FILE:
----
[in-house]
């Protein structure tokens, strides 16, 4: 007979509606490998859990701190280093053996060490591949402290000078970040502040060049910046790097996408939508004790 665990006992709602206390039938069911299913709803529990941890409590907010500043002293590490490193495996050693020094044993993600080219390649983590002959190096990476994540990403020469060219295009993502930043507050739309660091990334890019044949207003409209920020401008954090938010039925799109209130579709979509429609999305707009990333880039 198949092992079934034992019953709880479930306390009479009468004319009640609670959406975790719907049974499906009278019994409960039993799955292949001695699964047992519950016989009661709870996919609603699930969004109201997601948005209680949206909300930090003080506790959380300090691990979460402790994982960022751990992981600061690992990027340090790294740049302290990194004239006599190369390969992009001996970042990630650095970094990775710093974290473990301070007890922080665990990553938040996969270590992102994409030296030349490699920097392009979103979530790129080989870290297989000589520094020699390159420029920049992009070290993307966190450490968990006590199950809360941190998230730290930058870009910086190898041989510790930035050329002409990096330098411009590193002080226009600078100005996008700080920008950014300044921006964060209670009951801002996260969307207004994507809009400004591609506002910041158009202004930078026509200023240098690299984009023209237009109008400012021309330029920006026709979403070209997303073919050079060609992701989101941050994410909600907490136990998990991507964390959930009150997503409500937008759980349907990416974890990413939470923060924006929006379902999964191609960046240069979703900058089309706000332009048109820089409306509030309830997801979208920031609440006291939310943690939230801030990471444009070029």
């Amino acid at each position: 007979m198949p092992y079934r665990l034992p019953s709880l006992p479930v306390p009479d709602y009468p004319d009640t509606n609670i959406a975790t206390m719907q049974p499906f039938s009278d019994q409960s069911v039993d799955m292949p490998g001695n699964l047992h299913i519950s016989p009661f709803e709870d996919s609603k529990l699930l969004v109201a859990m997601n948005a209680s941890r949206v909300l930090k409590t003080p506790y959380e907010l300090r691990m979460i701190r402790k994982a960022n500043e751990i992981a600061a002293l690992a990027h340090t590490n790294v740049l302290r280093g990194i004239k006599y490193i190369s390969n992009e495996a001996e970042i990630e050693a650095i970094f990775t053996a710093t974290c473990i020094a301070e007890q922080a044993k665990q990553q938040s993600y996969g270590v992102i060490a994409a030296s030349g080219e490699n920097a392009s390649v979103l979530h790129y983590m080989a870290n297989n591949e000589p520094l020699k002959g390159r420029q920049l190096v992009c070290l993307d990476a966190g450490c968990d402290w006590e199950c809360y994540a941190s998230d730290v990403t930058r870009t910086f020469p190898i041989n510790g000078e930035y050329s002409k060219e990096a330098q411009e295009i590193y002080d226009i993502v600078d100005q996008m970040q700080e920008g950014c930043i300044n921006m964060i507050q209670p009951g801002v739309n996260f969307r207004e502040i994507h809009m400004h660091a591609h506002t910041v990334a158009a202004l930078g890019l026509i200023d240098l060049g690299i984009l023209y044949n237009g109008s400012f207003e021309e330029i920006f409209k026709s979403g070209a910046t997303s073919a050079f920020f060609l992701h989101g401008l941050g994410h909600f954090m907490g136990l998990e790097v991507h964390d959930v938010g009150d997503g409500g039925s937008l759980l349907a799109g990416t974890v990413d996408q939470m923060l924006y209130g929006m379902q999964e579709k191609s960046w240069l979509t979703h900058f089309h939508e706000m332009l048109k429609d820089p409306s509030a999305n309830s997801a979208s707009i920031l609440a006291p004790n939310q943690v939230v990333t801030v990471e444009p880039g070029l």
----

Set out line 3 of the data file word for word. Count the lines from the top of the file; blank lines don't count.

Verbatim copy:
């Amino acid at each position: 007979m198949p092992y079934r665990l034992p019953s709880l006992p479930v306390p009479d709602y009468p004319d009640t509606n609670i959406a975790t206390m719907q049974p499906f039938s009278d019994q409960s069911v039993d799955m292949p490998g001695n699964l047992h299913i519950s016989p009661f709803e709870d996919s609603k529990l699930l969004v109201a859990m997601n948005a209680s941890r949206v909300l930090k409590t003080p506790y959380e907010l300090r691990m979460i701190r402790k994982a960022n500043e751990i992981a600061a002293l690992a990027h340090t590490n790294v740049l302290r280093g990194i004239k006599y490193i190369s390969n992009e495996a001996e970042i990630e050693a650095i970094f990775t053996a710093t974290c473990i020094a301070e007890q922080a044993k665990q990553q938040s993600y996969g270590v992102i060490a994409a030296s030349g080219e490699n920097a392009s390649v979103l979530h790129y983590m080989a870290n297989n591949e000589p520094l020699k002959g390159r420029q920049l190096v992009c070290l993307d990476a966190g450490c968990d402290w006590e199950c809360y994540a941190s998230d730290v990403t930058r870009t910086f020469p190898i041989n510790g000078e930035y050329s002409k060219e990096a330098q411009e295009i590193y002080d226009i993502v600078d100005q996008m970040q700080e920008g950014c930043i300044n921006m964060i507050q209670p009951g801002v739309n996260f969307r207004e502040i994507h809009m400004h660091a591609h506002t910041v990334a158009a202004l930078g890019l026509i200023d240098l060049g690299i984009l023209y044949n237009g109008s400012f207003e021309e330029i920006f409209k026709s979403g070209a910046t997303s073919a050079f920020f060609l992701h989101g401008l941050g994410h909600f954090m907490g136990l998990e790097v991507h964390d959930v938010g009150d997503g409500g039925s937008l759980l349907a799109g990416t974890v990413d996408q939470m923060l924006y209130g929006m379902q999964e579709k191609s960046w240069l979509t979703h900058f089309h939508e706000m332009l048109k429609d820089p409306s509030a999305n309830s997801a979208s707009i920031l609440a006291p004790n939310q943690v939230v990333t801030v990471e444009p880039g070029l």